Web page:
(William Bacon Stevens, "Parental Responsibility")
We aid and abet the spiritual death of our children, by our irreligious example — both in doing that which is positively wrong, and in neglecting to do what is as positively required. As young as our child is — it has learned to join together precept and practice. And if we are professors of religion, our child has put along side of this profession — our daily walk and conversation, and is perpetually drawing inferences from the one to the other, either for, or against, the truth which we profess.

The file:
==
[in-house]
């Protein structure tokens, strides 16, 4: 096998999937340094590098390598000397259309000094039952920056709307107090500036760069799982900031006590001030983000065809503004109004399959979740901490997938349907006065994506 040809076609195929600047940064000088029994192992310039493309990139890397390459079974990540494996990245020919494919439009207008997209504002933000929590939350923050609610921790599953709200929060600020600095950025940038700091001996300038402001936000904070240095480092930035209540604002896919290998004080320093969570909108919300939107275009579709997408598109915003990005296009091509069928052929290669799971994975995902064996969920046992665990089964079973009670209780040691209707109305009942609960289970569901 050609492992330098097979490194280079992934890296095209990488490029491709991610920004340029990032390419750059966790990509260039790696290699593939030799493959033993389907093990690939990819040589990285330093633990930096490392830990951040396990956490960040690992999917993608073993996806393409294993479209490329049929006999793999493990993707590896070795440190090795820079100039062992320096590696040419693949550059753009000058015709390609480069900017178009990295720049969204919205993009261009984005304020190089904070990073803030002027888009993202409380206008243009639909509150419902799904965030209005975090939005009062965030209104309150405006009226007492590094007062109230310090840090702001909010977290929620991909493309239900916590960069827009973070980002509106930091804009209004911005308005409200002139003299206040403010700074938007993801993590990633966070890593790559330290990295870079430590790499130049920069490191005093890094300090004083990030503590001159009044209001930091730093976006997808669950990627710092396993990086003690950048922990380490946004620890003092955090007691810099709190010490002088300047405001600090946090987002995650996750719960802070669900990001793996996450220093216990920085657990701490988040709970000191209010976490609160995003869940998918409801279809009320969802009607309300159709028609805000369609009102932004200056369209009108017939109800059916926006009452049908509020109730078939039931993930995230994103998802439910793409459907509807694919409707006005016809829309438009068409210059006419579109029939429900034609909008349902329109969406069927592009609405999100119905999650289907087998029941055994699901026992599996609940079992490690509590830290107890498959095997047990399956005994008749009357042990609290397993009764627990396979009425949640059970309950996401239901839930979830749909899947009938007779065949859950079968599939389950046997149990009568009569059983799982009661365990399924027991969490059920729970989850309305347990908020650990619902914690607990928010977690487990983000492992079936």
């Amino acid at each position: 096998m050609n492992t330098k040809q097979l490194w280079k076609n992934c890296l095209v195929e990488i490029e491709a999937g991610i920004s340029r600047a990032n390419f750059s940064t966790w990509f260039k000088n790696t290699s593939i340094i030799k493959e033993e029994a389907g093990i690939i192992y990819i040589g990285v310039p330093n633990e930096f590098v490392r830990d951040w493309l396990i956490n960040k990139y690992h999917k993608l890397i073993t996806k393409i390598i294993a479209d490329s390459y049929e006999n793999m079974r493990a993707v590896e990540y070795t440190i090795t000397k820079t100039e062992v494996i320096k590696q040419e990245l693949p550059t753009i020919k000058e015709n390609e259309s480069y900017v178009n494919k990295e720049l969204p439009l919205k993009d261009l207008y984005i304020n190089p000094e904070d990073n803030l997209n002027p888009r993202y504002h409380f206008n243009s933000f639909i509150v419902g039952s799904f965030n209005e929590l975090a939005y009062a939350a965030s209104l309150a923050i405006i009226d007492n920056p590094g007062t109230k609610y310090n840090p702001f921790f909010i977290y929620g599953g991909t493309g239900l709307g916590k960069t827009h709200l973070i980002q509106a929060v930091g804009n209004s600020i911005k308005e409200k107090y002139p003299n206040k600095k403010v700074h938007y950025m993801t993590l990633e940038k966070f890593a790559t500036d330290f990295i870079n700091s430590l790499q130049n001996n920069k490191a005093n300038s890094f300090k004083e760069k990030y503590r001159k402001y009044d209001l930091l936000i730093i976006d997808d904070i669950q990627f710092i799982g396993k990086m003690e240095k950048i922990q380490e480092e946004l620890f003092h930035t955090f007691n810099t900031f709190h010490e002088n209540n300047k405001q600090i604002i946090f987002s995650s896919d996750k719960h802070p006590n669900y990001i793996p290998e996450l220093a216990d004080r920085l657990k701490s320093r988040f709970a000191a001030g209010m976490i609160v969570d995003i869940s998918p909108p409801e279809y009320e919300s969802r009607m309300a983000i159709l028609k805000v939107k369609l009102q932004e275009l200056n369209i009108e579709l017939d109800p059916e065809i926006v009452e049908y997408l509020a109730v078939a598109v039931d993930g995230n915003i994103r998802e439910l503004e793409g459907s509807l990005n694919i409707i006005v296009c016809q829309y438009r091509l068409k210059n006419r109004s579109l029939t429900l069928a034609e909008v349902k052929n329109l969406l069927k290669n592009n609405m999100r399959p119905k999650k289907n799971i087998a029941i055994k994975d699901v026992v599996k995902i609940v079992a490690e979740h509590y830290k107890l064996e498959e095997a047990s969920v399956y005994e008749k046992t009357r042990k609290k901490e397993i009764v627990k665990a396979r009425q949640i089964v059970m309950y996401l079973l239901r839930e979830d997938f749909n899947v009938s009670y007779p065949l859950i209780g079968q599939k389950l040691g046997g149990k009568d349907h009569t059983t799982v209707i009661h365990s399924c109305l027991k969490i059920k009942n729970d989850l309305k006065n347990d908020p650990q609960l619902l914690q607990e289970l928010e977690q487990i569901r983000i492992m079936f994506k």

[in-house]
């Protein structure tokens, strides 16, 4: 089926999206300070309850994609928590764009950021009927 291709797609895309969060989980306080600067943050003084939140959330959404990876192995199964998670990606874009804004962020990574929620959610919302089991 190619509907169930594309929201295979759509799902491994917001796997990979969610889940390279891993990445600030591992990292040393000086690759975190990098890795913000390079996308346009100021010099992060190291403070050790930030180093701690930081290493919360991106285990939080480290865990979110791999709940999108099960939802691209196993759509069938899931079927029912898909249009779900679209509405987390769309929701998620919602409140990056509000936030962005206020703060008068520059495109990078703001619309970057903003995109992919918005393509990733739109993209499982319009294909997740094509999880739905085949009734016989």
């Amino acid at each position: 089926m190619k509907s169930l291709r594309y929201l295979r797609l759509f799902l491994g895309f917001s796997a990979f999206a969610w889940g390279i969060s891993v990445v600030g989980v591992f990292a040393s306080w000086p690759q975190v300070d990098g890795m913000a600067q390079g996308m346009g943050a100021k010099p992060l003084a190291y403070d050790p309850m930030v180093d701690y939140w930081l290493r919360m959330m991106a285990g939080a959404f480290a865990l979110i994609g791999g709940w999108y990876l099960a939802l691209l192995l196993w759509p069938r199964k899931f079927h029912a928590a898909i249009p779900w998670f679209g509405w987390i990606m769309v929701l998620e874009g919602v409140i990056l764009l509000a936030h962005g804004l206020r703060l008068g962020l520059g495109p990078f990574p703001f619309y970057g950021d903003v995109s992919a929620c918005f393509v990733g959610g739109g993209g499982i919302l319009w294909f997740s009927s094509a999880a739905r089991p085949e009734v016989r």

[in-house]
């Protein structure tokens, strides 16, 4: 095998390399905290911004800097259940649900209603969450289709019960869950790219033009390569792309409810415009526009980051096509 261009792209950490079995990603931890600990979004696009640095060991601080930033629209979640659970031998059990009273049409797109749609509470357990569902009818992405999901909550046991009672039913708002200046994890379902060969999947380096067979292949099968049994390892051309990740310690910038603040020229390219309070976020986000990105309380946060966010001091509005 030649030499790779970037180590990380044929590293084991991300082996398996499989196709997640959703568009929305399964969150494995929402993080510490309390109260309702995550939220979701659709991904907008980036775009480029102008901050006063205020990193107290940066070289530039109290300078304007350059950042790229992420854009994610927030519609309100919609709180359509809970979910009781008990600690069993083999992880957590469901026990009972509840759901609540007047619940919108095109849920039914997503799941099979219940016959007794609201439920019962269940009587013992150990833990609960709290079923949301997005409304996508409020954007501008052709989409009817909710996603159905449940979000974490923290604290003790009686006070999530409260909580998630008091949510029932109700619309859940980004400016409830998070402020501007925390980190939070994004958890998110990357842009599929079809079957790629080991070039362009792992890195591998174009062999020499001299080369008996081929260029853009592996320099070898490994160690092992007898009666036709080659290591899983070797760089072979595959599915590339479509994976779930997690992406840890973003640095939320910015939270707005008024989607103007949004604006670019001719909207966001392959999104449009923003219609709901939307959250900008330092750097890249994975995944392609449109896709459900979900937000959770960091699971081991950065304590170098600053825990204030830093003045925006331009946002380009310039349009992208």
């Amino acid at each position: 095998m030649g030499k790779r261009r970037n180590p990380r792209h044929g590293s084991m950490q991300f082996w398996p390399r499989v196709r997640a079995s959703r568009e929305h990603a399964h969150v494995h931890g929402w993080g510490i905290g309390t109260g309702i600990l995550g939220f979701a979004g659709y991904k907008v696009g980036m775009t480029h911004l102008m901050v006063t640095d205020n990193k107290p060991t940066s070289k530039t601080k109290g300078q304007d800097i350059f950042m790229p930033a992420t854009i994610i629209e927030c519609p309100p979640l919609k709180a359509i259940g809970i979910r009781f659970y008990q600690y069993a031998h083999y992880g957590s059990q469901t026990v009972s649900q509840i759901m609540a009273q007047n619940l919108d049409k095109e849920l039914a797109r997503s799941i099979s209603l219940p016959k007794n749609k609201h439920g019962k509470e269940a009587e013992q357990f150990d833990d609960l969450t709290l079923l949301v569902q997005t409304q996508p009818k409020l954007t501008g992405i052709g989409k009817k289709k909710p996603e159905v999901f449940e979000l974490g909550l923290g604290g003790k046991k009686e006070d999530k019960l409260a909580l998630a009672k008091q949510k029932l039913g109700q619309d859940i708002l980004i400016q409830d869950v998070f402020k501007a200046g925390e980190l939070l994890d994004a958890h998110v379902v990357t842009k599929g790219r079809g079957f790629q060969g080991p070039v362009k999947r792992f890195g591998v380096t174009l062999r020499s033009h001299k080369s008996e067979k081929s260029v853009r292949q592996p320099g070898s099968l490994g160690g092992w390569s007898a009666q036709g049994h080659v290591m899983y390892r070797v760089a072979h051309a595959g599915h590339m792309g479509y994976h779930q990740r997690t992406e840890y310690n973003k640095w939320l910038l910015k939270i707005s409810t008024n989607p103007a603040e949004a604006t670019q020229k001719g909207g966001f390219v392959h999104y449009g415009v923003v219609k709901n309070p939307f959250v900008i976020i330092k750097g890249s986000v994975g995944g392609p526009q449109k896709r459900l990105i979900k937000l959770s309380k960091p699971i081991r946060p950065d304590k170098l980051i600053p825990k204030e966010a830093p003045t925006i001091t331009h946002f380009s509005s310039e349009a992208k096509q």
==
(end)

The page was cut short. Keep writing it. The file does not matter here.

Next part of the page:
Uncurbed tempers, ill-governed passions;
unbridled tongues, uncharitable words;
lack of meekness, and gentleness, and truth;
lack of sobriety of mind, and kindliness of heart;
the absence of that strict conscientiousness which should mark all our actions;
neglect of the Bible and of prayer;
disregard of the means of grace;
irrepressible worldliness, in ever dwelling upon "What shall we eat, and what shall we drink, and with what shall we be clothed?"
— are leaving indelible impressions upon the minds of our offspring! So that, copying our habits of thought, speech, and action — our child's character in its essential characteristics, may be formed for eternity; before its mind is able to receive the precepts which perhaps we occasionally teach.